By By Sgt. Joshua FordAugust 9, 2009
FORT LEAVENWORTH, Kan. -- U.S. Army North's Task Force 51 arrived at Fort Leavenworth, Kan., July 31 for Vibrant Response 2009.
The exercise will focus primarily on responding to chemical, biological, radiological, nuclear and high-yield explosive incidents and is designed to confirm the readiness and abilities of incoming units that will fall under the CBRNE Consequence Management Response Force effective Oct. 1.
The 167th Theater Support Command, an Alabama National Guard unit based out of Fort McClellan, Ala., welcomed Operational Command Post 1 upon its arrival with a series of informative inprocessing briefings.
After inprocessing, the task force began to receive more than 50 individual augmentees from all military services.
"Before, I didn't have a grasp on all of the acronyms and job titles in a joint environment like this, but the welcome brief from the 167th TSC and the welcome brief from U.S. Army North helped out a lot," said Air Force Senior Airman Eric Villafranca, a weather forecaster from the 111th Weather Flight, which is an Air Force Reserve unit based out of Houston, Texas.
Servicemembers augmenting the task force, such as Villafranca, turned the Operational Command Post into a command and control unit of more than 200 servicemembers and civilians, making the U.S. Army North unit a true Joint Task Force.
"Working in a joint-force environment can prove to be challenging, especially in a scenario where you are not just working with one or two services but all of them, including several civilian agencies," said Navy Lt. Jason Rinton, force protection planning officer, U.S. Northern Command, based out of Peterson Air Force Base in Colorado Springs, Colo.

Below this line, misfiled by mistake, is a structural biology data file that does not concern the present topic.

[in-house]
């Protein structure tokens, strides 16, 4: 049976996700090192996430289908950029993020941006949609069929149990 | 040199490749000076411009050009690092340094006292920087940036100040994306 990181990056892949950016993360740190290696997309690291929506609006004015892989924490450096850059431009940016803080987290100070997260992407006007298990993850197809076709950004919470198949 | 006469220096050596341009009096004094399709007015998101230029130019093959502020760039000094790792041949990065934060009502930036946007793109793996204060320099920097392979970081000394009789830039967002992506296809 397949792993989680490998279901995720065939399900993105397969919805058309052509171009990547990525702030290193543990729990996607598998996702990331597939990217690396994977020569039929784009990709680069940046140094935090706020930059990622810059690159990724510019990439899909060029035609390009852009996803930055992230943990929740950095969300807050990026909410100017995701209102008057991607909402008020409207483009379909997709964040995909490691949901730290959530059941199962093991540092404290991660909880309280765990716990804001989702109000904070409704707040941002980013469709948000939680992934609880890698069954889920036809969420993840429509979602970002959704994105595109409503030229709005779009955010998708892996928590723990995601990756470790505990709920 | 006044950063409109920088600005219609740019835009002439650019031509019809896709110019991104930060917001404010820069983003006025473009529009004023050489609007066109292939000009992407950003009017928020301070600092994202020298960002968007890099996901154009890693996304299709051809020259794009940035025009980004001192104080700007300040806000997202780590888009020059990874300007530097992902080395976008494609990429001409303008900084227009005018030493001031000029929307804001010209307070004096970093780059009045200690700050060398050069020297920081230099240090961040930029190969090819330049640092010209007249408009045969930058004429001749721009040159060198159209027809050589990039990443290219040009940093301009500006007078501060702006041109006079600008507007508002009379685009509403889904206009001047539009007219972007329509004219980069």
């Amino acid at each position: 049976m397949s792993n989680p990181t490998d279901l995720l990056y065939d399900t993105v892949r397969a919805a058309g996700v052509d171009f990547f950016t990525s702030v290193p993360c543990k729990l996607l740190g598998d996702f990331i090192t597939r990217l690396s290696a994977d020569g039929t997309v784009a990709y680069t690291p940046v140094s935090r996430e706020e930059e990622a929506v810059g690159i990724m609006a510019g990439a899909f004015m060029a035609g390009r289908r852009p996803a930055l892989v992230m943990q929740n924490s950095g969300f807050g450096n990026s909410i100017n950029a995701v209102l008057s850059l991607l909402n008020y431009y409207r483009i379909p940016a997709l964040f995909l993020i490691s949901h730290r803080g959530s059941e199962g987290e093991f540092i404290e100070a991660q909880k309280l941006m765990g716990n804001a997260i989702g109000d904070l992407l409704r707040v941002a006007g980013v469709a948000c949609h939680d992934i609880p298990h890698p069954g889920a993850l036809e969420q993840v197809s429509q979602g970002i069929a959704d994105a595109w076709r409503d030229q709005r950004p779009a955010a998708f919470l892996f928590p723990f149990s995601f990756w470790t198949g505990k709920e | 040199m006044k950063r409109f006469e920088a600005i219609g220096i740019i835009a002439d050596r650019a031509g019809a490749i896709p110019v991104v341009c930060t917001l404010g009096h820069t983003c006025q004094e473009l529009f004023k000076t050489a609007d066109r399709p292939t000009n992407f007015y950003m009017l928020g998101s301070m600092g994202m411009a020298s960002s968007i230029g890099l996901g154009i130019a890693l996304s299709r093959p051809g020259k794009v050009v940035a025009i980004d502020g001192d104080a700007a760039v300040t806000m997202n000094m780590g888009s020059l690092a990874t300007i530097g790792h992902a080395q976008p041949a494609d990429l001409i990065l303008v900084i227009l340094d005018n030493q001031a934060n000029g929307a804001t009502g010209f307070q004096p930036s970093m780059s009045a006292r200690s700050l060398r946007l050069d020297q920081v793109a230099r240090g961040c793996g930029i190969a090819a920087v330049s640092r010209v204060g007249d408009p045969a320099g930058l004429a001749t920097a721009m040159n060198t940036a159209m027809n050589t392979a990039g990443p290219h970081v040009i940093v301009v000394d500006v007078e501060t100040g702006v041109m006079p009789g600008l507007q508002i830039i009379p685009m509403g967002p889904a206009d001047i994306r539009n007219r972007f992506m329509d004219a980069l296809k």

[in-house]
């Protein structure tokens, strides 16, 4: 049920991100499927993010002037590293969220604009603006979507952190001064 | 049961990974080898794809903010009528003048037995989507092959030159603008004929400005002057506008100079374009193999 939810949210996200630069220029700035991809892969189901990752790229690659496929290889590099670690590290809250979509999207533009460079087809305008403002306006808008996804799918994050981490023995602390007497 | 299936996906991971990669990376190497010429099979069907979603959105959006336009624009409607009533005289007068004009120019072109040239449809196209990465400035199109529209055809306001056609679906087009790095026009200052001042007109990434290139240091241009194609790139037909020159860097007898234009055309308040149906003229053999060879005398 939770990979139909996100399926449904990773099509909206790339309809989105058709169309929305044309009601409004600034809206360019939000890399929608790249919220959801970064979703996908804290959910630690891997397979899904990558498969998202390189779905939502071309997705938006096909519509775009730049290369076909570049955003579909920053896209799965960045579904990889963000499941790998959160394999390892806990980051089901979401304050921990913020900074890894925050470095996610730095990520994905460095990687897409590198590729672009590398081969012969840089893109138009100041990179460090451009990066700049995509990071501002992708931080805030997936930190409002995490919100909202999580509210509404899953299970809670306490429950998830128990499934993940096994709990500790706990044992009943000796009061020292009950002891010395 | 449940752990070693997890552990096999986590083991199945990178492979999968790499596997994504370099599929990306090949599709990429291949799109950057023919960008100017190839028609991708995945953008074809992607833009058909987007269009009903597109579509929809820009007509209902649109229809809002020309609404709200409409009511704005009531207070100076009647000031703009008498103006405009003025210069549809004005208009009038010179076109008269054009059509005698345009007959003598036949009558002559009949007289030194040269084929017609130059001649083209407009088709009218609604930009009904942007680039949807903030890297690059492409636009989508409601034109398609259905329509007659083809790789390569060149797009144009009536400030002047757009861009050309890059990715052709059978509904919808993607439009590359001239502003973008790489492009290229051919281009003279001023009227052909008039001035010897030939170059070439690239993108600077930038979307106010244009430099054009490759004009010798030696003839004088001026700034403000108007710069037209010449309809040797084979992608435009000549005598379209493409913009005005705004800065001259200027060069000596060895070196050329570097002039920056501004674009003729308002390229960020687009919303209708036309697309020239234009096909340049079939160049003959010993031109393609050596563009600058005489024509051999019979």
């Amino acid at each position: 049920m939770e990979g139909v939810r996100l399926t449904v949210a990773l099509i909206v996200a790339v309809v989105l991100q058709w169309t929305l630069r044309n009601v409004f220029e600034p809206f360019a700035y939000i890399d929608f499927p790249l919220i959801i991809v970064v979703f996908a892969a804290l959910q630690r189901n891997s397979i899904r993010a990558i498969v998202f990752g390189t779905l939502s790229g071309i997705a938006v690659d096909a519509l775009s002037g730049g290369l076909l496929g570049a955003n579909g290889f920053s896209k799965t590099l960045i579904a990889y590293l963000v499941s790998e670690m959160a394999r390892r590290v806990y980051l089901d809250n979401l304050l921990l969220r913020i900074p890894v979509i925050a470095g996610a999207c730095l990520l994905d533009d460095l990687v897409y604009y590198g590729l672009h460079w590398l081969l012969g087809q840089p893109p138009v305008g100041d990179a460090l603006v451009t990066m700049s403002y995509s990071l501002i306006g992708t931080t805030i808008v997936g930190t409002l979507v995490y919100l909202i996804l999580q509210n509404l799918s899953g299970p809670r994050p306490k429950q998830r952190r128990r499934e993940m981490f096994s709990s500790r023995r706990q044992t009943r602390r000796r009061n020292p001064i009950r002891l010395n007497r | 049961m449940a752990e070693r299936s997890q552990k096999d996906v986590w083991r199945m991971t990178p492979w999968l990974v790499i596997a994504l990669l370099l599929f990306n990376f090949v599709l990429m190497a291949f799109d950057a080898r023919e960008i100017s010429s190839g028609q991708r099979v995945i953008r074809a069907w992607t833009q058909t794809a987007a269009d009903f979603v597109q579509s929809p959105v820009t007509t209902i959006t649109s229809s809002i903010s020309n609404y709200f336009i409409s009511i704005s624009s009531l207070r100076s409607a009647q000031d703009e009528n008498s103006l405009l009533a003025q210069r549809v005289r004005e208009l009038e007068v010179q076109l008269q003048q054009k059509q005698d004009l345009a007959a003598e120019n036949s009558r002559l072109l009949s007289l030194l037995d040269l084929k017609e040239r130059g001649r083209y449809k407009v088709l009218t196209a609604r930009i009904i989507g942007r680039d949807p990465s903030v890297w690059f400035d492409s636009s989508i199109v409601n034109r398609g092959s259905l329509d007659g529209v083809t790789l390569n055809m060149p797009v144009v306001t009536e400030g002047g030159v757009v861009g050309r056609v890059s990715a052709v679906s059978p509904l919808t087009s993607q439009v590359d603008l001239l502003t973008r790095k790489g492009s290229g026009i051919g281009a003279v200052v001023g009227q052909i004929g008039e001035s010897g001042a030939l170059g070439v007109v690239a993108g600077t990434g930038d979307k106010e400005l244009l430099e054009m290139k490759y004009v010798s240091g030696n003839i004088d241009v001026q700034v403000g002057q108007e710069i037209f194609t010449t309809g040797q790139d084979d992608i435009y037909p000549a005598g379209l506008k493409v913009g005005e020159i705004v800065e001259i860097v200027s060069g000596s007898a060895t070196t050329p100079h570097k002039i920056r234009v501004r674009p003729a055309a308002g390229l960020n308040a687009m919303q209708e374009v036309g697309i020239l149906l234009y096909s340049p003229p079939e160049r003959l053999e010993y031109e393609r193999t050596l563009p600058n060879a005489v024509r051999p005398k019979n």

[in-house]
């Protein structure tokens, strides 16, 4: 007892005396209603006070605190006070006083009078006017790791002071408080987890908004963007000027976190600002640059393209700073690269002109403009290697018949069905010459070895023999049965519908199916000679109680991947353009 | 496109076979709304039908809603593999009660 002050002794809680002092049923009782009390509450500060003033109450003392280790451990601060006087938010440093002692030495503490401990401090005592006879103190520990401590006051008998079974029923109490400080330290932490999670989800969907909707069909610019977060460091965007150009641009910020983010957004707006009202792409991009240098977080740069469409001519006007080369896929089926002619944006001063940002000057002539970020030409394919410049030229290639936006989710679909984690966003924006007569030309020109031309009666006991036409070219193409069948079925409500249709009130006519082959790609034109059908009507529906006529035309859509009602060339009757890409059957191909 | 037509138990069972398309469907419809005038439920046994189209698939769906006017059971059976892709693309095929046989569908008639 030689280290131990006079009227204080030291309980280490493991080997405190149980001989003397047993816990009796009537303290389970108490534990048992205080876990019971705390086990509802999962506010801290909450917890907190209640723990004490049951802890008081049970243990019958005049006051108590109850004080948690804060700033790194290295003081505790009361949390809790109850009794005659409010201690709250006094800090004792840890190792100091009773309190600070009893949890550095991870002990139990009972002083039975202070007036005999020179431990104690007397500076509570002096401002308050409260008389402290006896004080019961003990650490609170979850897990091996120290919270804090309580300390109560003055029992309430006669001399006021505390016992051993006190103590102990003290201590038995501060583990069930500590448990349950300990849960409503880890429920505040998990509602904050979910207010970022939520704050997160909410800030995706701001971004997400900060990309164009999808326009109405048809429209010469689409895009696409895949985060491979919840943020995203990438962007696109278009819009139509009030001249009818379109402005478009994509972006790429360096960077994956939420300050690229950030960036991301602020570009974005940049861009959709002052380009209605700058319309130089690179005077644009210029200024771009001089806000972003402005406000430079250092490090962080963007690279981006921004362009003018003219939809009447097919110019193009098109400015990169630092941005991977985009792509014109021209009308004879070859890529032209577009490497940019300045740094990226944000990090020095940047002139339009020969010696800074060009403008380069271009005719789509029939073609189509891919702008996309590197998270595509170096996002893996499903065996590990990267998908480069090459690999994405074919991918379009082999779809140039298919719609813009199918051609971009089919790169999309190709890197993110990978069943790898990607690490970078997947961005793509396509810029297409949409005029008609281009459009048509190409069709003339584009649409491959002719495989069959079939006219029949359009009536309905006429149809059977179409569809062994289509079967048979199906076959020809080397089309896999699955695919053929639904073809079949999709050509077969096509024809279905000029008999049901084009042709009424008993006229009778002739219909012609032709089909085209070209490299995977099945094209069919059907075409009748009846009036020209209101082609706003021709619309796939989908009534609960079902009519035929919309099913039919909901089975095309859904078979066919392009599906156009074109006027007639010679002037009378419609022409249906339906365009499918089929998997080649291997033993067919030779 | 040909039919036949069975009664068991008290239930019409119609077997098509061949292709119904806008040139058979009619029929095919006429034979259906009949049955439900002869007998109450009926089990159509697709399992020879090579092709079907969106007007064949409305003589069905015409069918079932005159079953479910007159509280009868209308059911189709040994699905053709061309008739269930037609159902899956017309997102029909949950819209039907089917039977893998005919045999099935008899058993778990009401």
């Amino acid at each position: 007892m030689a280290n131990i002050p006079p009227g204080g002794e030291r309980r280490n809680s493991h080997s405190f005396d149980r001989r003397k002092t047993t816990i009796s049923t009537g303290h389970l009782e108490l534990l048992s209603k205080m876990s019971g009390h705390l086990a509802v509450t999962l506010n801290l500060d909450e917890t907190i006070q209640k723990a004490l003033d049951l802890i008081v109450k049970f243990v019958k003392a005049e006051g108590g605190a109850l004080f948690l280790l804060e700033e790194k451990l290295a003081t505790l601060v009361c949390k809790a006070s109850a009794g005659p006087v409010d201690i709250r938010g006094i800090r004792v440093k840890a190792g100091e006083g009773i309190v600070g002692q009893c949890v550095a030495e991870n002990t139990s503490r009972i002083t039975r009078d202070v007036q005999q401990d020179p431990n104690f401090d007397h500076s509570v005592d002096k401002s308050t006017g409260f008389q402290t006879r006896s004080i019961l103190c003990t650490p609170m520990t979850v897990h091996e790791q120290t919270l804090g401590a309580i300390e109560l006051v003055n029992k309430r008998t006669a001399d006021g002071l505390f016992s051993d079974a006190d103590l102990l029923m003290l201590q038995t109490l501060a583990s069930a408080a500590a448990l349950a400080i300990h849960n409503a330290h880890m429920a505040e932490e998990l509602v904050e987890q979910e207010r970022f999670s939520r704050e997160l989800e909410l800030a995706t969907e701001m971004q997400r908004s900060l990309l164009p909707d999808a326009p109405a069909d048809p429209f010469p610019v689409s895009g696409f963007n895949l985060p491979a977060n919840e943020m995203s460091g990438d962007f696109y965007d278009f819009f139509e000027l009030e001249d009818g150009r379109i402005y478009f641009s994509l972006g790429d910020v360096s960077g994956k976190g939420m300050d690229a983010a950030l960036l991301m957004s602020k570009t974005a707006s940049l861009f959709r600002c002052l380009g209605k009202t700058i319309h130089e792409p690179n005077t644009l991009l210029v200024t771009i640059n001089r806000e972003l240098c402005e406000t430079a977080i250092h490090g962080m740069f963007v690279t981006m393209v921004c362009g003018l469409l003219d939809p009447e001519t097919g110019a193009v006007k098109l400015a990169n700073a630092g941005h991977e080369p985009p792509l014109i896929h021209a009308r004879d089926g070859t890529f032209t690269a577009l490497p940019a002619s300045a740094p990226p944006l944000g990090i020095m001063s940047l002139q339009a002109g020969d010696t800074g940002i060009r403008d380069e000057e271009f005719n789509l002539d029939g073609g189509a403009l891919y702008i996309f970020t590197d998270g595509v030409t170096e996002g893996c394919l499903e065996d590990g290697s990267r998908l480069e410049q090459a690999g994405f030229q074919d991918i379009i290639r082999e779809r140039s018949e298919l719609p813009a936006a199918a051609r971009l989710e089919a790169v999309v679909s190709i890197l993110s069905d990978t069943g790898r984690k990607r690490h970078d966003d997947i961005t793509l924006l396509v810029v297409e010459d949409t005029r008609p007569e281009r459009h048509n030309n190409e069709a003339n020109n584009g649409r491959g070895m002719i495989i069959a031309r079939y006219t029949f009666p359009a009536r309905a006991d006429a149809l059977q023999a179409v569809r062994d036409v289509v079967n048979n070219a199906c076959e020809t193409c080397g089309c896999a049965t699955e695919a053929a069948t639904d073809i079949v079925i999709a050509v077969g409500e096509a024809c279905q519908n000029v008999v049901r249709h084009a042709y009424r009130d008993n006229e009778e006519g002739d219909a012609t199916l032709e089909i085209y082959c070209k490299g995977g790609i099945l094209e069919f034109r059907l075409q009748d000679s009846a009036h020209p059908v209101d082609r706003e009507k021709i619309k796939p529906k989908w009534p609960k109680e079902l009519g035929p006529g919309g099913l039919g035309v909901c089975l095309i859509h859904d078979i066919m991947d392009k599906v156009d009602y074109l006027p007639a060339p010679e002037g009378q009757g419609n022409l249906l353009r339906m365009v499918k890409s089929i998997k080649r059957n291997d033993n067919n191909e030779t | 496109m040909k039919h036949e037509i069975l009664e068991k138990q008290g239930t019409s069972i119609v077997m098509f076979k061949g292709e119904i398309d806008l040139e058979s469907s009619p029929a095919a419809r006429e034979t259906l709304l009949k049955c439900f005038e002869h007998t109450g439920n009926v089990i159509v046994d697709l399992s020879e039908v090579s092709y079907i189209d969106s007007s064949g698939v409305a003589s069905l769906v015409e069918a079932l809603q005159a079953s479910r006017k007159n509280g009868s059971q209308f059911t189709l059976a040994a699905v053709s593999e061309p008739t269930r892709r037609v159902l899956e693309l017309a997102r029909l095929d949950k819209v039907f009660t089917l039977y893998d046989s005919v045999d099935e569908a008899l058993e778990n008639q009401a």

The civilian agencies will not be participating in the exercise. However, if a real-world catastrophe were to occur, Joint Task Force 51 would work with multiple civilian agencies, to include the Federal Emergency Management Agency.
During Vibrant Response, U.S. Army North will play its part as the Army Service Component and Joint Force Land Component Command for U.S. Northern Command.
U.S. Army North is charged with coordinating the federal military response in the land domain for domestic operations or disasters, to include CBRNE.
The exercise will also provide Task Force 51 the opportunity to deploy the Command Post of the Future command and control system for the first time.
The CPOF is a system that provides an in-depth overview of a unit's operating area and provides commanders a better assessment of what their capabilities are and what their subordinate units are doing.
"This system should make the task force's overview of the operating area easier," said Staff Sgt. Anthony Volino, operations noncommissioned officer, Operational Command Post 1, U.S. Army North. "It is also giving us the opportunity to get away from using Power Point for our briefing and giving us more freedom to obtain maps and unit capabilities. This will help for smoother operations with subordinate units."
The bulk of the forces to fall under the CCMRF include the 218th Maneuver Enhancement Brigade, an Army National Guard unit out of South Carolina; the 330th Medical Brigade, an Army Reserve unit out of Fort Sheridan, Ill.; and the 11th Theater Aviation Command, which is a mix of Regular Army and Army Reserve units based out of multiple installations across the United States.
Overall, forces to be trained and confirmed for the CCMRF mission include 64 different elements from different services across 14 different states.
"This exercise will bring us more in-depth on how everyone works together and replies to each other," said Rinton. "Communication is key, and Vibrant Response is going to provide a better understanding of how all of the services need to work together - and how all the services need to work with civilian agencies in this type of environment with this type of mission."